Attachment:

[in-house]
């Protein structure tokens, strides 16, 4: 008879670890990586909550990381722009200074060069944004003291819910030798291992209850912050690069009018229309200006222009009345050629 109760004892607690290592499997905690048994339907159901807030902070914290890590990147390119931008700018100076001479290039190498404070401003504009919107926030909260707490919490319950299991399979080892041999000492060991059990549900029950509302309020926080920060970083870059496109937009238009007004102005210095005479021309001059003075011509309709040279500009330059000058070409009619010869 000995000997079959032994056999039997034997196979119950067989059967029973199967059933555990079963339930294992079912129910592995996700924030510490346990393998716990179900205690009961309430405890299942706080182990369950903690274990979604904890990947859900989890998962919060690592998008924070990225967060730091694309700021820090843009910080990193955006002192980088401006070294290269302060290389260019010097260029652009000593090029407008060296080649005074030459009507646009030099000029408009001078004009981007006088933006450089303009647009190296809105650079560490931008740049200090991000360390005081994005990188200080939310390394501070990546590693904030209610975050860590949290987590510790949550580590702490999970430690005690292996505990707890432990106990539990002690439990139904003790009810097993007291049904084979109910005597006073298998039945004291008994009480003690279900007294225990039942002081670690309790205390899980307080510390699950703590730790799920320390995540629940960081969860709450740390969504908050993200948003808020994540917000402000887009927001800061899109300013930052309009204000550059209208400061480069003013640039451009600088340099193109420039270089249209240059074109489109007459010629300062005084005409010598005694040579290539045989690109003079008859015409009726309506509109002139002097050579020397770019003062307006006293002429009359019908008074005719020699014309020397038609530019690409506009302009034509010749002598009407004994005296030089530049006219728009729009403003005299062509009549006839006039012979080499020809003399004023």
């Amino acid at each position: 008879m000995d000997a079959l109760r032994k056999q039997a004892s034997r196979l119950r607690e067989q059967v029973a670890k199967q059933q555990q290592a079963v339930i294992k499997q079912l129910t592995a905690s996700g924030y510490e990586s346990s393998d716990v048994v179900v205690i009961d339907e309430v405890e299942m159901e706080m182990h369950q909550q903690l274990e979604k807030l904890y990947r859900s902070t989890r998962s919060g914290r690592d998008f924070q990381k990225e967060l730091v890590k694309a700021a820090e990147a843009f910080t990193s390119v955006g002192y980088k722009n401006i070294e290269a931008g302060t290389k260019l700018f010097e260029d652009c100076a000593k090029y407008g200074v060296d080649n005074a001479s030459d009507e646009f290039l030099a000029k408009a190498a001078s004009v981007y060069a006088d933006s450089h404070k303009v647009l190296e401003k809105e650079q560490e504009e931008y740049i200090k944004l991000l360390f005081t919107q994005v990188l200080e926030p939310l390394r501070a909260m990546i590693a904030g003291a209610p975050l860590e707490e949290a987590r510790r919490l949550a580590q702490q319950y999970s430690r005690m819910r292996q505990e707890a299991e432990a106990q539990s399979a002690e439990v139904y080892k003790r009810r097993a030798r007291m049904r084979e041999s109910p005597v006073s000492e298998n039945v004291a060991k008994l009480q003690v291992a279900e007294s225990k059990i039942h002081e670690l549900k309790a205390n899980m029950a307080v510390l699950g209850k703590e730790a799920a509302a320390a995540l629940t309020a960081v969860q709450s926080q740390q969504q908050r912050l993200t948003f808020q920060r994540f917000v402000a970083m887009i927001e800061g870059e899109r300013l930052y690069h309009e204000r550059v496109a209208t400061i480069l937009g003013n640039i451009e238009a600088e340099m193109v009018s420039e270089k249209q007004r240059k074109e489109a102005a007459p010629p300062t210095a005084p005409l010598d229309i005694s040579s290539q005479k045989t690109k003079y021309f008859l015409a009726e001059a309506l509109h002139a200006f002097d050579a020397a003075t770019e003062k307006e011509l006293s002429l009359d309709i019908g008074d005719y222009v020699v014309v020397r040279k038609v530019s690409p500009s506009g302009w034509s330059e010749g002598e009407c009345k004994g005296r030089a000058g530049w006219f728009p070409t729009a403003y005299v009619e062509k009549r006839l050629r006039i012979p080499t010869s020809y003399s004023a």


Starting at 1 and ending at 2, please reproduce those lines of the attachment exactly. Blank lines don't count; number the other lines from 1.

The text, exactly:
[in-house]
């Protein structure tokens, strides 16, 4: 008879670890990586909550990381722009200074060069944004003291819910030798291992209850912050690069009018229309200006222009009345050629 109760004892607690290592499997905690048994339907159901807030902070914290890590990147390119931008700018100076001479290039190498404070401003504009919107926030909260707490919490319950299991399979080892041999000492060991059990549900029950509302309020926080920060970083870059496109937009238009007004102005210095005479021309001059003075011509309709040279500009330059000058070409009619010869 000995000997079959032994056999039997034997196979119950067989059967029973199967059933555990079963339930294992079912129910592995996700924030510490346990393998716990179900205690009961309430405890299942706080182990369950903690274990979604904890990947859900989890998962919060690592998008924070990225967060730091694309700021820090843009910080990193955006002192980088401006070294290269302060290389260019010097260029652009000593090029407008060296080649005074030459009507646009030099000029408009001078004009981007006088933006450089303009647009190296809105650079560490931008740049200090991000360390005081994005990188200080939310390394501070990546590693904030209610975050860590949290987590510790949550580590702490999970430690005690292996505990707890432990106990539990002690439990139904003790009810097993007291049904084979109910005597006073298998039945004291008994009480003690279900007294225990039942002081670690309790205390899980307080510390699950703590730790799920320390995540629940960081969860709450740390969504908050993200948003808020994540917000402000887009927001800061899109300013930052309009204000550059209208400061480069003013640039451009600088340099193109420039270089249209240059074109489109007459010629300062005084005409010598005694040579290539045989690109003079008859015409009726309506509109002139002097050579020397770019003062307006006293002429009359019908008074005719020699014309020397038609530019690409506009302009034509010749002598009407004994005296030089530049006219728009729009403003005299062509009549006839006039012979080499020809003399004023």